Metabolite Identification

Characterize and quantify metabolites with speed, efficiency, and confidence.

A Quantitative UPLC-MS/MS Research Method for the Measurement of Acetaminophen and 5 Metabolites in Plasma

This application note describes a sensitive, validated, UPLC-based bioanalytical research method for the quantification of acetaminophen and five metabolites in plasma.

The research method uses reversed-phase UPLC to obtain suitable chromatographic properties, such as retention of the analytes and the resolution of metabolites, with a run time of 7.5 min. A quantitative method was validated over the range 16 ng/mL–500 ng/mL for acetaminophen, 3.2 ng/mL–100 ng/mL for both acetaminophen glucuronide and sulfate, 0.64 ng/mL–20 ng/mL for acetaminophen cysteinyl and glutathione metabolite and 0.96 ng/mL–20 ng/mL for acetaminophen N-acetyl cysteinyl metabolite. The methodology required only 5 μL of plasma and exhibited excellent sensitivity, robustness and reproducibility.

Implementation of a novel ultra fast metabolic stability analysis method using exact mass TOF-MS

An advanced bioanalytical workflow for metabolic stability has been developed that demonstrates significant advantages over traditional triple quadrupole based methods, including significant increases in throughput, data processing capabilities and overall data quality.

UPLC-QTOF-MS/MS based screening and identification of the metabolites in rat bile after oral administration of imperatorin

Metabolites in bile samples of rats orallyadministrated with imperatorin were detected and identifiedthrough ultra-performance liquid chromatography coupled withelectrospray ionization quadrupole time-of-flight tandem massspectrometry. Thepresent experimental results lead to a better understanding of thebio-transformations and the pharmaceutical applications of imper-atorin.

Ion Mobility-enabled Data-dependent Experiments Distinguishing Co-eluting Isomeric Metabolites Using an IMS-QTof Mass Spectrometer

Co-eluting metabolites attributed to glucuronides of dihydroxylated metabolites were successfully characterised using IMS-enabled DDA, generating two distinct precursor ion MS spectra and product ion MS/MS spectra for the drift time separated metabolites. The m/z and drift time filtered data provide cleaner, unambiguous spectra and increases confidence in structural assignment compared with simple m/z-selective DDA.

Building a Collision Cross Section Library of Pharmaceutical Drugs Using the Vion IMS QTof Platform

The present study suggests that Vion is a robust platform for routine qualitative and quantitative analysis. The high accuracy in CCS and m/z measurement enables its utility for ion mobility and m/z-based compound identification and measurements.

Utilization of Ion Mobility Enabled Collisional Cross Section Measurements for the Comparison of Metabolites across Differing Chromatographic Methods

When metabolites are successfully analyzed across different chromatographic methods, it reduces the need to reanalyze samples and allows comparisons to be made across studies using both HPLC and UPLC methods. Ion mobility can play an instrumental role by discriminating isomeric metabolites based on precise measurement of their ion mobility drift times and collisional cross section areas. Covance illustrates how they detected Nefazodone metabolites across two methods. CCS confirmed which isomers were not detected.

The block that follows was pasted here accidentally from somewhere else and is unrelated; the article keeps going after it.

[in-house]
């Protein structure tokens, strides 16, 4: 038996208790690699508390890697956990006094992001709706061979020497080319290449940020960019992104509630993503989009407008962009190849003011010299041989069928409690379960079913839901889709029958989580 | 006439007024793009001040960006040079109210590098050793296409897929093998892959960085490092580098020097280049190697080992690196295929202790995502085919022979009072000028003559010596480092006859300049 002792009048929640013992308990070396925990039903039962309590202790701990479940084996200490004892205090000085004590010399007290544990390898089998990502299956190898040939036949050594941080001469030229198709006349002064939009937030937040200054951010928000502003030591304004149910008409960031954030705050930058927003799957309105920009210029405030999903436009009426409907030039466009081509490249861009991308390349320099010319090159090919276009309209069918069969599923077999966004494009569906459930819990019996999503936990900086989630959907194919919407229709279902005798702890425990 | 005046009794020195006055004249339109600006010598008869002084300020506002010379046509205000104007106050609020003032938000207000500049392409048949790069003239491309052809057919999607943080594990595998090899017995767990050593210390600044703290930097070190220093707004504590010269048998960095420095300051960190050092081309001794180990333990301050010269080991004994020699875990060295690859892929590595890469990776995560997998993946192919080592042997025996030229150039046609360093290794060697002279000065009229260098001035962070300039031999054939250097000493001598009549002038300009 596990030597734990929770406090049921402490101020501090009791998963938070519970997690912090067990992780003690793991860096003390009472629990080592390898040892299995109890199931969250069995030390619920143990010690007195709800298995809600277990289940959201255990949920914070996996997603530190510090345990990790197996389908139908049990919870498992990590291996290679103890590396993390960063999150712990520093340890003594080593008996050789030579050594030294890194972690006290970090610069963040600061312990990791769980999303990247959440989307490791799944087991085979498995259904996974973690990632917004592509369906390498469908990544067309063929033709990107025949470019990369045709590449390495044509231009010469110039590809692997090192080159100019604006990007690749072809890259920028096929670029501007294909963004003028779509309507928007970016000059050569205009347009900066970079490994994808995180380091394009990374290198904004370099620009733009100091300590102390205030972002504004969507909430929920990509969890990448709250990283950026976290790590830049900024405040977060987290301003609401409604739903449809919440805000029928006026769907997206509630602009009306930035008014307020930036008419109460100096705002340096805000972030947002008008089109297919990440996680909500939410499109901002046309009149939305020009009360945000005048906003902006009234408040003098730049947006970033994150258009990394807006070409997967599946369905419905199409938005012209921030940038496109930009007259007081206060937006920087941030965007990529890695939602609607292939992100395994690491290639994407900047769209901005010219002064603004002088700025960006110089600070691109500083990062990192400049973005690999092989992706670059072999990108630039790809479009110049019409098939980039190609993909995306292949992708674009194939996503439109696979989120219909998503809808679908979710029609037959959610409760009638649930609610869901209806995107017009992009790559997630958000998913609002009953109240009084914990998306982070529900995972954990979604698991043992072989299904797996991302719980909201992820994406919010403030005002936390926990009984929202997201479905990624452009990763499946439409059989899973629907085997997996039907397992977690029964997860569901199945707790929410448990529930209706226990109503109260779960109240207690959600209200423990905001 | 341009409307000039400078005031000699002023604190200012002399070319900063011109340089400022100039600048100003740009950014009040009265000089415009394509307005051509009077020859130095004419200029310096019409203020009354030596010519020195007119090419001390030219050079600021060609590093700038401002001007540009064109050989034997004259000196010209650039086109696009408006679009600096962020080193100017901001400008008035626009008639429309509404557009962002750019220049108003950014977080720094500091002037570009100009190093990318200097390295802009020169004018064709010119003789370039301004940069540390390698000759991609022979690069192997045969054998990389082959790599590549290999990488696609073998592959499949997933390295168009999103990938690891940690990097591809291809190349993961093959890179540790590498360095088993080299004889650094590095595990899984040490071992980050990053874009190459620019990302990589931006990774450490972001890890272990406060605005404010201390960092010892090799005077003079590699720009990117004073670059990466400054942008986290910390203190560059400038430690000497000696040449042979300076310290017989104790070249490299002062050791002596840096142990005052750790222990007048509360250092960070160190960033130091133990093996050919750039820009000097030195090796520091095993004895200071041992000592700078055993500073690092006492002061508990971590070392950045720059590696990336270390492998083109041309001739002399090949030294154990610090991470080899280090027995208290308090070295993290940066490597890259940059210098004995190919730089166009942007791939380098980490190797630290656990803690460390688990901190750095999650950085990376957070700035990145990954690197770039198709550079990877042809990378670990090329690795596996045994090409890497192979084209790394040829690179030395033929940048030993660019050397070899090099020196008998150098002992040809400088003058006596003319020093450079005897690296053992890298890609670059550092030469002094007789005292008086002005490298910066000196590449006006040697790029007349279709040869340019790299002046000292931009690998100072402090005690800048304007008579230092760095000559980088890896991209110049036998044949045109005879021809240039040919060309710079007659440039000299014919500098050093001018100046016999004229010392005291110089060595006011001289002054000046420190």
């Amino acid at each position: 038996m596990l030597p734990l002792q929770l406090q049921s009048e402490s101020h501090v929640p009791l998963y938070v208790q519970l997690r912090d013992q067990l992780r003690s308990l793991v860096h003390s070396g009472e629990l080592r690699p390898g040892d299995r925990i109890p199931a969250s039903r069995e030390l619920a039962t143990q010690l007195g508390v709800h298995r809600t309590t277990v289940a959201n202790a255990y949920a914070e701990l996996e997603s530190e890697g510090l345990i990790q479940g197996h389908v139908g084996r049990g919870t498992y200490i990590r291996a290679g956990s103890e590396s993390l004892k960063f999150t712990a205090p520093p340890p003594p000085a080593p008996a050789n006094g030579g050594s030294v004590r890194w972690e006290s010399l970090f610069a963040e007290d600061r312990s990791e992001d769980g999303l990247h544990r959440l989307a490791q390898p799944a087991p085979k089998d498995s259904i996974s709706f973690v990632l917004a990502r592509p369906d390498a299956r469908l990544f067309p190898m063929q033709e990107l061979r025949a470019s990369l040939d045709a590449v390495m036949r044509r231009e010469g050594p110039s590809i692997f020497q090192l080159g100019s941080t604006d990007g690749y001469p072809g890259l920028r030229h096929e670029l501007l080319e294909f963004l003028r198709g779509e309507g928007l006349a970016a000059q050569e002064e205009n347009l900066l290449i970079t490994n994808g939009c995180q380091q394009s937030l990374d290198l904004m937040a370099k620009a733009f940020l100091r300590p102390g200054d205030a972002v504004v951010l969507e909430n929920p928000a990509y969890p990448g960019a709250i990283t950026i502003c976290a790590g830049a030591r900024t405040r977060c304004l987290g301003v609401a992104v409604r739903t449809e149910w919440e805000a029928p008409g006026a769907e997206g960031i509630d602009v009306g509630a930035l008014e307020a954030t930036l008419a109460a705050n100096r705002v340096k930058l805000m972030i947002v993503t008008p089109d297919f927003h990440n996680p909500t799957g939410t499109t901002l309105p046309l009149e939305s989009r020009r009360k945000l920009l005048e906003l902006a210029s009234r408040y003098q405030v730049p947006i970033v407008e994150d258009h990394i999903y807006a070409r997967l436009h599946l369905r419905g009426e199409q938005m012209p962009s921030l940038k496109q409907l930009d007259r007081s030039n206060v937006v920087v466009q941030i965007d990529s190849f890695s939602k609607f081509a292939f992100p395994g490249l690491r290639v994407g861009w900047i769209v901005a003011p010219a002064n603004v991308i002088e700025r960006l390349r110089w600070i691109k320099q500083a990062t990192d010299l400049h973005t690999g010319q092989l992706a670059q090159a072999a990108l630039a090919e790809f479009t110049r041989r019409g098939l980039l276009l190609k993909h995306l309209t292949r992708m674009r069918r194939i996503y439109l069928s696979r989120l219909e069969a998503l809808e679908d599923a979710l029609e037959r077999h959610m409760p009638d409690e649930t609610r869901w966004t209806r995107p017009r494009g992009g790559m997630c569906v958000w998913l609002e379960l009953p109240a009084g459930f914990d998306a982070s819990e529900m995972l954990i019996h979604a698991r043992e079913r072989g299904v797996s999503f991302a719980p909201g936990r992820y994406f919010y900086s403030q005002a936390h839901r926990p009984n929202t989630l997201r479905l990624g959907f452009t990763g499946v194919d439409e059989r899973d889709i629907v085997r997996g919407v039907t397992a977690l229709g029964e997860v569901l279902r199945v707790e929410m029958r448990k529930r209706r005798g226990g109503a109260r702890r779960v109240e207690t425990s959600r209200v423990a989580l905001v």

What are Ion Mobility MS and Collision Cross Section Data?

Learn about the fundamentals of ion mobility mass spectrometry (IMS) and the benefits of collisional-cross section (CCS) data.

Resolution and Characterisation of Co-Eluting Isomeric Metabolites by Collisional Cross Section Measurements Using a Novel Geometry Travelling Wave IMS QToF Mass Spectrometer

ASMS 2016 poster by Covance Laboratories demonstrating resolution of co-eluting Nefazodone isomeric metabolites using ion mobility mass spectrometry.

Evaluation of Ion Mobility Enabled Collisional Cross Section Measurements for the Differentiation of Acyl and Phenolic Glucuronide Metabolites

ASMS 2016 poster by Covance Laboratories demonstrating successful discrimination of acyl glucuronide metabolite isomers using routine ion mobility mass spectrometry (IMS) and collisional cross section (CCS) measurements.

The Benefits of Gas-Phase Collision Cross-Section (CCS) Measurements in High-Resolution, Accurate-Mass UPLC/MS Analyses

The rotationally-averaged collision cross-section (CCS) represents the effective area for the interaction between an individual ion and the neutral gas through which it is travelling. CCS is an important distinguishing characteristic of an ion in the gas phase, being related to its chemical structure and three-dimensional conformation. CCS affects the mobility of an ion as it moves through a neutral gas under the influence of an electric field and ions may be separated accordingly using ion mobility spectrometry (IMS). CCS values may be measured experimentally using IMS. CCS values may also be estimated computationally if the 3D structure of the molecule is known.